My Quest To Teach

August 15, 2016

HBCUs Must Inspire Next Generation of Bloggers

HBCUs Must Inspire Next Generation of Bloggers
by William Jackson, Edward Waters College
Educational Technology

The explosion of blogging has transitioned beyond the
limitations of text, there is VBlogging, MicroBlogging, Podcasting
and other platforms to share cultural, political, educational,
and dynamic content.
The importance of writing can never be understated in the
areas of education and business writing, it is still crucial to the
sharing and disseminating of information. Writing shows the
foundation of intelligence  and engaging ideas and concepts.

As an instructor
teaching Educational
Technology and
Social Media at
Edward Waters College,
I have always felt that
blogging allows  for
growth and

networking. The challenge is to get HBCU students to see beyond
their personal perceptions that are limited by lack of exposure
and expand their digital vision to see the benefits of creating and
mastering their digital footprints.
This exposure can expand  networking opportunities and
collaboration that can lead to employment and the start of careers.
Content can make or break an HBCU student’s ability to gain
Businesses are looking for talent that has a passion for challenges
and diversity; looking at HBCUs’ for professionals. HBCU men and
women that can integrate technology with creativity and innovation
have valuable skills that are sought after.
HBCU students should be taught to be aggressive, confident and
prepared. The increase of conferences show there is a need for
professional development, workshops, seminars
and teaching Marketing/Branding in the 21st century by creating
or branding with knowledge in areas of need.

Blogging, Microblogging, Podcasting Vblogging can aid in
the Marketing and Branding of HBCU students.
Students need to attend conferences like:
1. Blogging While Brown
(the premiere blogging conference for bloggers of color and culture)
Blogging While Brown
2. Florida Blogging and Technology Conference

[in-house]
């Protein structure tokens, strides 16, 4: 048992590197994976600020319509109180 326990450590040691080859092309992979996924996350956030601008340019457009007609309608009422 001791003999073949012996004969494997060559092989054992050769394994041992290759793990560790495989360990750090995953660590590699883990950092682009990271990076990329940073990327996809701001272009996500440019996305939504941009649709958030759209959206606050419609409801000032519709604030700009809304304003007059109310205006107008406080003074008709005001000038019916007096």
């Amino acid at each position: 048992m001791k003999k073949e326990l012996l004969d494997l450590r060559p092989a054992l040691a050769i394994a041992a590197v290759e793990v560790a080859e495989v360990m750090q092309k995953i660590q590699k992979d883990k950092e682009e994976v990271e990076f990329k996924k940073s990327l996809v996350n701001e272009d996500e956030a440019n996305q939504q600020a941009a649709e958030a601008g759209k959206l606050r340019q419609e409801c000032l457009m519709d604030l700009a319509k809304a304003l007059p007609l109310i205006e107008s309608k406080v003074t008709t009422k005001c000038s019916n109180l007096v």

(FLBlogCon educates and empowers bloggers by
teaching best practices for blogging)






Just to name two, Google other conferences like:
WordCamp, BarCamp, EdCamp

There is even a Florida Writers Conference that
provides access to literary influences and thought
Check with local libraries and even MeetUps
to see what events are coming up.

Colleges and universities across the nation are
teaching the intricate dynamics of writing and applying
writing to integrating with technology. The growth and
influence of blogging can be seen in its infusion
in Social Media platforms that are now money
makers,  business ventures based on content creation.
Social Media has a local impact on the events that
happen in communities where individual citizens are
reporters and content creators that keep neighbors
informed and engaged.

Writing influencers such as Chinua Achebe and Buchi
Emecheta have been influential in my blogging because
of the passion they have for their native Nigeria and
empowerment of education and literacy.
One of the best influences for HBCU students is to find
a blogging/writing mentor, either virtual or in person.
It is important to find writers with similar interests and
abilities to model and direct passion to create content.

My other mentors are Malcolm X because of his love
for learning, Richard Wright for intellectualism,
Earnest Gaines, James Baldwin, Carter G. Woodson
to name a few.

Reading is important because content
is based on research and background information
that will validate and carry your blog.

Buchi Emecheta
“I believe it is important to speak to your readers
in person… to enable people to have a whole
picture of me; I have to both write and speak.
I view my role as writer and also as oral communicator.”
These are strong words that can be applied to bloggers.
Engagement and communication is important.
Involvement in a community and speaking up is
important as well. HBCU students, what is your passion
to blog about to help effect positive and
transformational change?
leading SM / Blogging site:
Social media is the thriving pulse
behind the blogosphere.

HBCU students
create change through intellectualism and developing
themselves as a thought leader and influencer.
Choose your words wisely and apply your passions,
you will make an impact in the world and be heard.

I’m a proud graduate of South Carolina State College

April 11, 2016

Male Educators’ Network (M.E.N.) in DCPS

pict 1

Supporting Men Teachers and Their Contributions to Education
by William Jackson, M.Edu
2015-2016 Teacher of the Year  – Venetia Elementary
Duval County Public Schools – Member of M.E.N in DCPS
Instructor with Edward Waters College
Teaching Educational Technology and Social Media
Volunteer of “Call Me Mister Program” mentoring and
supporting young men in college entering into the
profession of education.

Where are the male teachers? And, more broadly, how can
men participate in both traditional and nontraditional